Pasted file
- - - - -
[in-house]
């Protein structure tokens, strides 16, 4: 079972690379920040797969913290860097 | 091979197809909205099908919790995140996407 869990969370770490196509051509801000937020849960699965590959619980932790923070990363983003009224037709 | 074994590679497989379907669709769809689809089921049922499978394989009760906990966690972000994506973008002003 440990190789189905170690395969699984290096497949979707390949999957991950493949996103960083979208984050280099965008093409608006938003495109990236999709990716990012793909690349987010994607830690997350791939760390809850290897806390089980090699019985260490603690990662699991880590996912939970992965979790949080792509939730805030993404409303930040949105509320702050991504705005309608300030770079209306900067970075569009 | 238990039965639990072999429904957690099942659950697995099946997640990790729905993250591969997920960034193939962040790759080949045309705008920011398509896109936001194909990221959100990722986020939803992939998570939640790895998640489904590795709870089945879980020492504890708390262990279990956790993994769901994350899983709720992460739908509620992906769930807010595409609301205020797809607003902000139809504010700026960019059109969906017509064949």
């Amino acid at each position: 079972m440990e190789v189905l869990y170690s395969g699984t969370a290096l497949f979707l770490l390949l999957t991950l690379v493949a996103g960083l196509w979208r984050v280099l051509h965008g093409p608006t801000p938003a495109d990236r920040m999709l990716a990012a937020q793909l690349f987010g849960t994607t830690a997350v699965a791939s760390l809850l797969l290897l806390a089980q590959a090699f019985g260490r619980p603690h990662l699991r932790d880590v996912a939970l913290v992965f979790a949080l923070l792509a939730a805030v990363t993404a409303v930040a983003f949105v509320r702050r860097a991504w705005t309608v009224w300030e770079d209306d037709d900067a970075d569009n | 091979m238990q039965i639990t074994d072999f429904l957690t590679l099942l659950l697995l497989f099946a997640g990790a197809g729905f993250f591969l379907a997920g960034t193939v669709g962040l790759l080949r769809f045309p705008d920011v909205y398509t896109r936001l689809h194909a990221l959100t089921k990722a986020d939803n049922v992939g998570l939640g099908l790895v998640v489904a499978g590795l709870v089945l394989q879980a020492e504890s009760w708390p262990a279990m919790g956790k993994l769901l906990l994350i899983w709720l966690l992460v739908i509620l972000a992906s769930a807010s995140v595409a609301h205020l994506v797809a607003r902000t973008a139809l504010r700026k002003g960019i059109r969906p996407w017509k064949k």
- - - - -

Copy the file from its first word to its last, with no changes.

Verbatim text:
[in-house]
């Protein structure tokens, strides 16, 4: 079972690379920040797969913290860097 | 091979197809909205099908919790995140996407 869990969370770490196509051509801000937020849960699965590959619980932790923070990363983003009224037709 | 074994590679497989379907669709769809689809089921049922499978394989009760906990966690972000994506973008002003 440990190789189905170690395969699984290096497949979707390949999957991950493949996103960083979208984050280099965008093409608006938003495109990236999709990716990012793909690349987010994607830690997350791939760390809850290897806390089980090699019985260490603690990662699991880590996912939970992965979790949080792509939730805030993404409303930040949105509320702050991504705005309608300030770079209306900067970075569009 | 238990039965639990072999429904957690099942659950697995099946997640990790729905993250591969997920960034193939962040790759080949045309705008920011398509896109936001194909990221959100990722986020939803992939998570939640790895998640489904590795709870089945879980020492504890708390262990279990956790993994769901994350899983709720992460739908509620992906769930807010595409609301205020797809607003902000139809504010700026960019059109969906017509064949």
């Amino acid at each position: 079972m440990e190789v189905l869990y170690s395969g699984t969370a290096l497949f979707l770490l390949l999957t991950l690379v493949a996103g960083l196509w979208r984050v280099l051509h965008g093409p608006t801000p938003a495109d990236r920040m999709l990716a990012a937020q793909l690349f987010g849960t994607t830690a997350v699965a791939s760390l809850l797969l290897l806390a089980q590959a090699f019985g260490r619980p603690h990662l699991r932790d880590v996912a939970l913290v992965f979790a949080l923070l792509a939730a805030v990363t993404a409303v930040a983003f949105v509320r702050r860097a991504w705005t309608v009224w300030e770079d209306d037709d900067a970075d569009n | 091979m238990q039965i639990t074994d072999f429904l957690t590679l099942l659950l697995l497989f099946a997640g990790a197809g729905f993250f591969l379907a997920g960034t193939v669709g962040l790759l080949r769809f045309p705008d920011v909205y398509t896109r936001l689809h194909a990221l959100t089921k990722a986020d939803n049922v992939g998570l939640g099908l790895v998640v489904a499978g590795l709870v089945l394989q879980a020492e504890s009760w708390p262990a279990m919790g956790k993994l769901l906990l994350i899983w709720l966690l992460v739908i509620l972000a992906s769930a807010s995140v595409a609301h205020l994506v797809a607003r902000t973008a139809l504010r700026k002003g960019i059109r969906p996407w017509k064949k």